Congo - NSW South Coast

Subject: Congo - NSW South Coast
From: "Paul Mahoney" <>
Date: Tue, 22 Nov 2005 11:28:19 +1100

Much as I hate to disagree with a person's identification when I have not seen the bird myself, there are some aspects of your identification of Sanderling with which I am uncomfortable.

I was watching a small group of Sanderling in a flock of Ringed Plovers yesterday. Because Sanderling are very pale (almost white) at this time of year, they look smaller than their measurements suggest. Despite being a little larger than Ringed Plovers on measurements, the Sanderlings looked of a size with the smaller, darker bird in the field. Additionally, it would be unusual to find Sanderlings associated with rocks - they are generally a bird of the beach and forage running in and out with the waves.

For your consideration.


Subject: [canberrabirds] Congo - NSW South Coast
Date: Mon, 21 Nov 2005 10:35:28 +1100

I spent Saturday on the south coast of NSW at a little place called Congo
(near Moruya). Highlights were 3 Sanderling and what I think may be a
Ruddy Turnstone (maybe an immature or non-breeding bird after checking my
guides. Other possibility is a dirty Red Knot?). The bird at high tide
tried to sit among the resting godwits but wasnt allowed, so it eventually
sat close to the sanderling and plovers further up the beach.

Also present on the beach were the usual Sooty and Pied Oystercatchers (4
each), plus 24 Bar-tailed Godwits.

The Sanderling (identified by size, colour and behaviour) were sitting
quietly in the sand during high tide among the 8 or so Red-capped Plovers.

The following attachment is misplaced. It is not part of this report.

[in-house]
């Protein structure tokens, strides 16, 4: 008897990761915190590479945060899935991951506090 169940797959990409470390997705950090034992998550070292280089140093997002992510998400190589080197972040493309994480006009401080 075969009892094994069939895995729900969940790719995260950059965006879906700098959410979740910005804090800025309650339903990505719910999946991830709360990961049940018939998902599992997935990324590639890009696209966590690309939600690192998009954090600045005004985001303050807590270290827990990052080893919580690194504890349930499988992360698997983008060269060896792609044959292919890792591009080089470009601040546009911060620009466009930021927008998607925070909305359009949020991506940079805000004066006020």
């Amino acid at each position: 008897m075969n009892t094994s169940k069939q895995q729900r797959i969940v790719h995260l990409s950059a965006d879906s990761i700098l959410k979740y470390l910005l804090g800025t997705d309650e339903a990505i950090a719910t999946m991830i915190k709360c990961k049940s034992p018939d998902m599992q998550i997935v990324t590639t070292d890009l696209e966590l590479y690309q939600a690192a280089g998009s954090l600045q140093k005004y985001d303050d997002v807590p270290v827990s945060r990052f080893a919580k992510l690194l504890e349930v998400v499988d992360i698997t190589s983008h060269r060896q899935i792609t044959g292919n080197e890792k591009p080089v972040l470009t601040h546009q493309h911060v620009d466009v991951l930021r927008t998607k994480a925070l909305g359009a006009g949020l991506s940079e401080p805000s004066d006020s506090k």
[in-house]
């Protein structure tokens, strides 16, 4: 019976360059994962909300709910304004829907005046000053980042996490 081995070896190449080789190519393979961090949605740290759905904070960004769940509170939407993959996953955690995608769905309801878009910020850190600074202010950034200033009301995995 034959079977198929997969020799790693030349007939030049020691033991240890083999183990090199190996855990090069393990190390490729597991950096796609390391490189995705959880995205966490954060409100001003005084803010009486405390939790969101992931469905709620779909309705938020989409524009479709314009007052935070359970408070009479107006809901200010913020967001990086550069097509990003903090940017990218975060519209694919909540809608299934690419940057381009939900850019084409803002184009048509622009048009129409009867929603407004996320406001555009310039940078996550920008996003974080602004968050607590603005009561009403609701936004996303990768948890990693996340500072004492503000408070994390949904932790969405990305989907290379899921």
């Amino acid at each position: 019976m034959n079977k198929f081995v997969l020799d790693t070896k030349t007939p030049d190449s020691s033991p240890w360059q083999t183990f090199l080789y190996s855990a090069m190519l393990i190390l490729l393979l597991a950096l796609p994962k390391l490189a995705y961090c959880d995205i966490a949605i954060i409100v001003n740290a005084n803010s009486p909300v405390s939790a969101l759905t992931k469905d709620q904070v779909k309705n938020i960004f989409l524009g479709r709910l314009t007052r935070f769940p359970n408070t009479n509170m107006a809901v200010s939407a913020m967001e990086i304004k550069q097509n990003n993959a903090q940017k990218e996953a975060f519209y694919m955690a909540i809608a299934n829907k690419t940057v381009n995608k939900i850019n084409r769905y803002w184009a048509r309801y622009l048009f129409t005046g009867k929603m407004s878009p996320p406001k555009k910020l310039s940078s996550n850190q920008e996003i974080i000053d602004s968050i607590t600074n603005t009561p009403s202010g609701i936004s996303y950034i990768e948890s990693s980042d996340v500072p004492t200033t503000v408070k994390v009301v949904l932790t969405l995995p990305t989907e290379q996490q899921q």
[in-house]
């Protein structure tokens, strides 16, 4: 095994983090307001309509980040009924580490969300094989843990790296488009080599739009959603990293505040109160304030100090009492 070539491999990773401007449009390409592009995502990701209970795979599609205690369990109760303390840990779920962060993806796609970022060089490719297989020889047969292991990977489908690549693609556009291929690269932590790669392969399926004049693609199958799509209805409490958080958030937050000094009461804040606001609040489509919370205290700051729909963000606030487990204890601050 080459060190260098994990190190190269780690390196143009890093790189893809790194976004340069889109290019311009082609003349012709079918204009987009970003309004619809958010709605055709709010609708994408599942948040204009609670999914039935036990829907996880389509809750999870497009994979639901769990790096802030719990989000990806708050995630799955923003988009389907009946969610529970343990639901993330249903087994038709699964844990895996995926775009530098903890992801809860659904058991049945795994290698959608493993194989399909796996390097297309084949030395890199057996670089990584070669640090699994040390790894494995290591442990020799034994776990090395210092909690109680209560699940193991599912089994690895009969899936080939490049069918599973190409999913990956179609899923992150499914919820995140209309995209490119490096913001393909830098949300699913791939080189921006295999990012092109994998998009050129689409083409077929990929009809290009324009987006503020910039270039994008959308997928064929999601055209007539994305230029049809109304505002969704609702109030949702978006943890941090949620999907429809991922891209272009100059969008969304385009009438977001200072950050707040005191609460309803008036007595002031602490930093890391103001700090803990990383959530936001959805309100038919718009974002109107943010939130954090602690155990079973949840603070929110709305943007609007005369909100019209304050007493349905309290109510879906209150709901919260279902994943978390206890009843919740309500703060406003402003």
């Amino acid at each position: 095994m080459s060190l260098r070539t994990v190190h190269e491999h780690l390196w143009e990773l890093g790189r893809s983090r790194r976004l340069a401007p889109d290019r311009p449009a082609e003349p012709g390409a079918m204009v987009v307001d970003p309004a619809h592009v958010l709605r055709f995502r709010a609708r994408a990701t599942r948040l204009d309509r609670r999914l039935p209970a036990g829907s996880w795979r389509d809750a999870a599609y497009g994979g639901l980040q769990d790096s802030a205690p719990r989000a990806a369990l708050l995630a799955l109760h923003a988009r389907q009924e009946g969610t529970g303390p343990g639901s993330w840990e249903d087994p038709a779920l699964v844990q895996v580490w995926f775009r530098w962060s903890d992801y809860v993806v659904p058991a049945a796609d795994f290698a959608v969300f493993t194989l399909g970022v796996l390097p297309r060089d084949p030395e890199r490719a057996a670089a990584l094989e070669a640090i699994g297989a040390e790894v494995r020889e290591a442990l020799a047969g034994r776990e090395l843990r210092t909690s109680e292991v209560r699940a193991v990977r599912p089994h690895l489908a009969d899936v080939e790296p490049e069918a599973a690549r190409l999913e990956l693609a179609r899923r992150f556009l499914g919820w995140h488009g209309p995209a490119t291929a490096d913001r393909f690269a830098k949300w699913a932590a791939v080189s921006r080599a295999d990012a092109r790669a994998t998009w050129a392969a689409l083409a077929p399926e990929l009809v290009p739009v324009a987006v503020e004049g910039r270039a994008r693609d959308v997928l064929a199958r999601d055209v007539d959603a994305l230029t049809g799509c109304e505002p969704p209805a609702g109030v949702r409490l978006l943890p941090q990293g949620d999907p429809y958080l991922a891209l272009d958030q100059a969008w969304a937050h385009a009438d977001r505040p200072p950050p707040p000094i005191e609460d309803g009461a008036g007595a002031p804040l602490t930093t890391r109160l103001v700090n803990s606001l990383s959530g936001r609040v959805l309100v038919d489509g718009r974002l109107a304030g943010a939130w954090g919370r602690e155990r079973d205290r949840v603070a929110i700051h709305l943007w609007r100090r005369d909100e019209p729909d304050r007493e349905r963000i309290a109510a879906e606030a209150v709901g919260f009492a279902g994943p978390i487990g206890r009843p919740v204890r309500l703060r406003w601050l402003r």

The Sanderling were slightly larger then the plovers (Red-necked Stints
are slightly smaller) and were generally greyish above and white below
with dark legs and a dark short bill. As the tide receded the Sanderling
and plovers foraged on the exposed rocks as well as the usual sand.

No sign of any Little Terns yet and the usual shoerbird breeding area had
no fencing this year!? People were walking through it and kite surfers
were laying there gear there. Can anyone tell me why the fencing wasnt up
or dont Little Terns or any other threatened birds breed at Congo anymore,
just Red-capped Plovers?

On the way home outside Broulee I saw a Square-tailed Kite fly over the
road while driving. Im about 90% sure as the squarish, almost forked, tail
was distinctive, despite getting only a brief look.
And at the Batemans Bay marina there was at least 1 Tree Martin among the
swallows. Eastern Curlew were seen at Batemans Bay and Moruya Heads.

I stopped briefly on the drive in at a picnic spot along the Deua River
(close to Deua National Park) where I heard Cicadabird, Eastern Whipbird
and Olive-backed Oriole.


Marnix Zwankhuizen
Ngunnawal  ACT

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